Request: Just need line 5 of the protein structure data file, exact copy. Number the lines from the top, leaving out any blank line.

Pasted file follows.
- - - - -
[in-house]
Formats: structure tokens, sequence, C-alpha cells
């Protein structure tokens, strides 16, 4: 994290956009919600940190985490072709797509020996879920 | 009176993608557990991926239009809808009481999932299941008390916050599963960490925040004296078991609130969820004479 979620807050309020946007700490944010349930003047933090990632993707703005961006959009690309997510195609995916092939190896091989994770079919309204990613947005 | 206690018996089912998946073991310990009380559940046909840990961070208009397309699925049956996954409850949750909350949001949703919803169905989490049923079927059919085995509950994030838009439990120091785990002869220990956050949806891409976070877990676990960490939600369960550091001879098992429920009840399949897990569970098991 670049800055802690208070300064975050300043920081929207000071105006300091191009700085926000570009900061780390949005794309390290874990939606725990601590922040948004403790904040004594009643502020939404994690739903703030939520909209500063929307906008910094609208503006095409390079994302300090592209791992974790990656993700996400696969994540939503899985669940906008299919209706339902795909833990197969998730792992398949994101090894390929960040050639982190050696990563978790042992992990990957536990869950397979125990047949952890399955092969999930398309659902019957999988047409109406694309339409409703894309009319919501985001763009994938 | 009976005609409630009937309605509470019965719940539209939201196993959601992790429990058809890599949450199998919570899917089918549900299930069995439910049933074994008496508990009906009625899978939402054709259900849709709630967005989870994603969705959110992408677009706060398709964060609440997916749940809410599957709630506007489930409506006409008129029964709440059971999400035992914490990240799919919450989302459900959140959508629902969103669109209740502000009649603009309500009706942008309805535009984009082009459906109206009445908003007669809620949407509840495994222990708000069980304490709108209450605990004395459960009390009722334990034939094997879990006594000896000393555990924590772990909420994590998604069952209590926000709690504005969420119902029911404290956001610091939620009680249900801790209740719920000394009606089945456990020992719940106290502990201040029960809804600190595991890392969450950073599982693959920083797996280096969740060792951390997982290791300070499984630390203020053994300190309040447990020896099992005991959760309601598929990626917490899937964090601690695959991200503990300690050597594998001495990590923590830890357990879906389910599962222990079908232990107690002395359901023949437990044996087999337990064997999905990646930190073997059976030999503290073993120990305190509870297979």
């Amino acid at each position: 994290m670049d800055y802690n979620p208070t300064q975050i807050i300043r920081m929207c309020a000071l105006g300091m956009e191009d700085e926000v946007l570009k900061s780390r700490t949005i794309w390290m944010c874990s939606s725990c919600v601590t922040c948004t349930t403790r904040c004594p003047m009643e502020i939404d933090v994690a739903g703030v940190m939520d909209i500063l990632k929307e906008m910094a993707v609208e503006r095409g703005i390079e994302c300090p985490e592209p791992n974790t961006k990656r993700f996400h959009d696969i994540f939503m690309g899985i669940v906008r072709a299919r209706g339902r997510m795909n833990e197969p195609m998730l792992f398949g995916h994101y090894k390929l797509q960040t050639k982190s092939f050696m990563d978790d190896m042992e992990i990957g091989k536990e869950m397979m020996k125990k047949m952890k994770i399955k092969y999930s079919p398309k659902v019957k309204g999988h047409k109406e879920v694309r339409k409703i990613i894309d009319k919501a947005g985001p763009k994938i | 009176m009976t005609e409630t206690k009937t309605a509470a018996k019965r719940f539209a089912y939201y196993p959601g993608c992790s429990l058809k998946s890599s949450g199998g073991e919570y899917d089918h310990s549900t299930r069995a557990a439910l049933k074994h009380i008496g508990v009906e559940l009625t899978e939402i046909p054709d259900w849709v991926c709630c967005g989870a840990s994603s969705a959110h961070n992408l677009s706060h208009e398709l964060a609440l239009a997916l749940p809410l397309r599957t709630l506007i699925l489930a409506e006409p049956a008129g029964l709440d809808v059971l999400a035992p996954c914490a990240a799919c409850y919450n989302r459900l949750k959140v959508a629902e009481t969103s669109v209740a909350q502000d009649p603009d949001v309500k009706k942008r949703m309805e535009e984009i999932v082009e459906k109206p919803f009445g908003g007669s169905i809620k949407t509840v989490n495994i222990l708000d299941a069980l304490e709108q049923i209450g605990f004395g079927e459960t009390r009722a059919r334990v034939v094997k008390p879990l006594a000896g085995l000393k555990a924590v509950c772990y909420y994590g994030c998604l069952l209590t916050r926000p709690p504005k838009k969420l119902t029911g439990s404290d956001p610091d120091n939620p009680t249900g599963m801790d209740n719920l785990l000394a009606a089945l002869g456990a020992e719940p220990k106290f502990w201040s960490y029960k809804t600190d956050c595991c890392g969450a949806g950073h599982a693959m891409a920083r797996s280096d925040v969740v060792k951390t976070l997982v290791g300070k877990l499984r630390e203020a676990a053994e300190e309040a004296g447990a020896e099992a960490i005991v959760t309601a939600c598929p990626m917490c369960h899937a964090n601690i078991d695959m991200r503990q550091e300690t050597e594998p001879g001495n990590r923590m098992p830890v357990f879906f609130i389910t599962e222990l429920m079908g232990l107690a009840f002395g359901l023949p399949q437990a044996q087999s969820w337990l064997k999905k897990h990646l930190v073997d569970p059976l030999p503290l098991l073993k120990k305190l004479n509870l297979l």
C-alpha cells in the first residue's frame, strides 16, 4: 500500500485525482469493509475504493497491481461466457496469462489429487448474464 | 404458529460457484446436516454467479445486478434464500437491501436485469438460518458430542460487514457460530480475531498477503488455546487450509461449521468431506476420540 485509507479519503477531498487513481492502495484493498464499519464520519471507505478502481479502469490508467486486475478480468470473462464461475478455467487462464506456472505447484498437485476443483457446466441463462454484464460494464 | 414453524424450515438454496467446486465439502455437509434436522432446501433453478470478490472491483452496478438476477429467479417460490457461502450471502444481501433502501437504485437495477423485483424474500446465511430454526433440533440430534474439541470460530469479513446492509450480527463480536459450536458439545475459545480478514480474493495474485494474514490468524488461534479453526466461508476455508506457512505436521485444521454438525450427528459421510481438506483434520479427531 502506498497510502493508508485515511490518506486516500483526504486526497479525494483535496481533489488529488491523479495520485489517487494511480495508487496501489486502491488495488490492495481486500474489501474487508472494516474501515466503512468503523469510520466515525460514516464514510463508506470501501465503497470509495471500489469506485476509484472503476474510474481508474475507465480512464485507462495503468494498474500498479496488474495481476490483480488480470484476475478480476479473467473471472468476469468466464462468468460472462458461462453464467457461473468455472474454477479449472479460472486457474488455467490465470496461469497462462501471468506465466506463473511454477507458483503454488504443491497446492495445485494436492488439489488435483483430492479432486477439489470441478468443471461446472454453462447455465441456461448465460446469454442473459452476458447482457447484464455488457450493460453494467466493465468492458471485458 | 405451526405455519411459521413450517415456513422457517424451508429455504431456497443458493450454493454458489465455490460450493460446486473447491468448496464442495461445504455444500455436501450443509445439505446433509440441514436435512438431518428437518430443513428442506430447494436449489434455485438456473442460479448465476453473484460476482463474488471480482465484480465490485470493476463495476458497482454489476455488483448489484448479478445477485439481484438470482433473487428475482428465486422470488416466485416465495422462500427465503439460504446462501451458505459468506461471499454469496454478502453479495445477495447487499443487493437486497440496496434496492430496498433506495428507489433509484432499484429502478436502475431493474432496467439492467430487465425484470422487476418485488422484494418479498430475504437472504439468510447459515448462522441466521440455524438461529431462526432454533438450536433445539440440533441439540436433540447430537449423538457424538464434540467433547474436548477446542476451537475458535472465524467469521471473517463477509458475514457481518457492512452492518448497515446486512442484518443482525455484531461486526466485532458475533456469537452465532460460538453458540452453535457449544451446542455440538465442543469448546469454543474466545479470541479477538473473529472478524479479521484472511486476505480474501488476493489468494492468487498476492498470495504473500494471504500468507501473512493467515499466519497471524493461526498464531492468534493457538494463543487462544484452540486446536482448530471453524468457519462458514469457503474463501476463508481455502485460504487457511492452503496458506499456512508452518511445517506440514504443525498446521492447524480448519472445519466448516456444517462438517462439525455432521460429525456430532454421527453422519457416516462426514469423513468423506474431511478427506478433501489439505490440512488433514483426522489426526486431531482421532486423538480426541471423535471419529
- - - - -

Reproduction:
C-alpha cells in the first residue's frame, strides 16, 4: 500500500485525482469493509475504493497491481461466457496469462489429487448474464 | 404458529460457484446436516454467479445486478434464500437491501436485469438460518458430542460487514457460530480475531498477503488455546487450509461449521468431506476420540 485509507479519503477531498487513481492502495484493498464499519464520519471507505478502481479502469490508467486486475478480468470473462464461475478455467487462464506456472505447484498437485476443483457446466441463462454484464460494464 | 414453524424450515438454496467446486465439502455437509434436522432446501433453478470478490472491483452496478438476477429467479417460490457461502450471502444481501433502501437504485437495477423485483424474500446465511430454526433440533440430534474439541470460530469479513446492509450480527463480536459450536458439545475459545480478514480474493495474485494474514490468524488461534479453526466461508476455508506457512505436521485444521454438525450427528459421510481438506483434520479427531 502506498497510502493508508485515511490518506486516500483526504486526497479525494483535496481533489488529488491523479495520485489517487494511480495508487496501489486502491488495488490492495481486500474489501474487508472494516474501515466503512468503523469510520466515525460514516464514510463508506470501501465503497470509495471500489469506485476509484472503476474510474481508474475507465480512464485507462495503468494498474500498479496488474495481476490483480488480470484476475478480476479473467473471472468476469468466464462468468460472462458461462453464467457461473468455472474454477479449472479460472486457474488455467490465470496461469497462462501471468506465466506463473511454477507458483503454488504443491497446492495445485494436492488439489488435483483430492479432486477439489470441478468443471461446472454453462447455465441456461448465460446469454442473459452476458447482457447484464455488457450493460453494467466493465468492458471485458 | 405451526405455519411459521413450517415456513422457517424451508429455504431456497443458493450454493454458489465455490460450493460446486473447491468448496464442495461445504455444500455436501450443509445439505446433509440441514436435512438431518428437518430443513428442506430447494436449489434455485438456473442460479448465476453473484460476482463474488471480482465484480465490485470493476463495476458497482454489476455488483448489484448479478445477485439481484438470482433473487428475482428465486422470488416466485416465495422462500427465503439460504446462501451458505459468506461471499454469496454478502453479495445477495447487499443487493437486497440496496434496492430496498433506495428507489433509484432499484429502478436502475431493474432496467439492467430487465425484470422487476418485488422484494418479498430475504437472504439468510447459515448462522441466521440455524438461529431462526432454533438450536433445539440440533441439540436433540447430537449423538457424538464434540467433547474436548477446542476451537475458535472465524467469521471473517463477509458475514457481518457492512452492518448497515446486512442484518443482525455484531461486526466485532458475533456469537452465532460460538453458540452453535457449544451446542455440538465442543469448546469454543474466545479470541479477538473473529472478524479479521484472511486476505480474501488476493489468494492468487498476492498470495504473500494471504500468507501473512493467515499466519497471524493461526498464531492468534493457538494463543487462544484452540486446536482448530471453524468457519462458514469457503474463501476463508481455502485460504487457511492452503496458506499456512508452518511445517506440514504443525498446521492447524480448519472445519466448516456444517462438517462439525455432521460429525456430532454421527453422519457416516462426514469423513468423506474431511478427506478433501489439505490440512488433514483426522489426526486431531482421532486423538480426541471423535471419529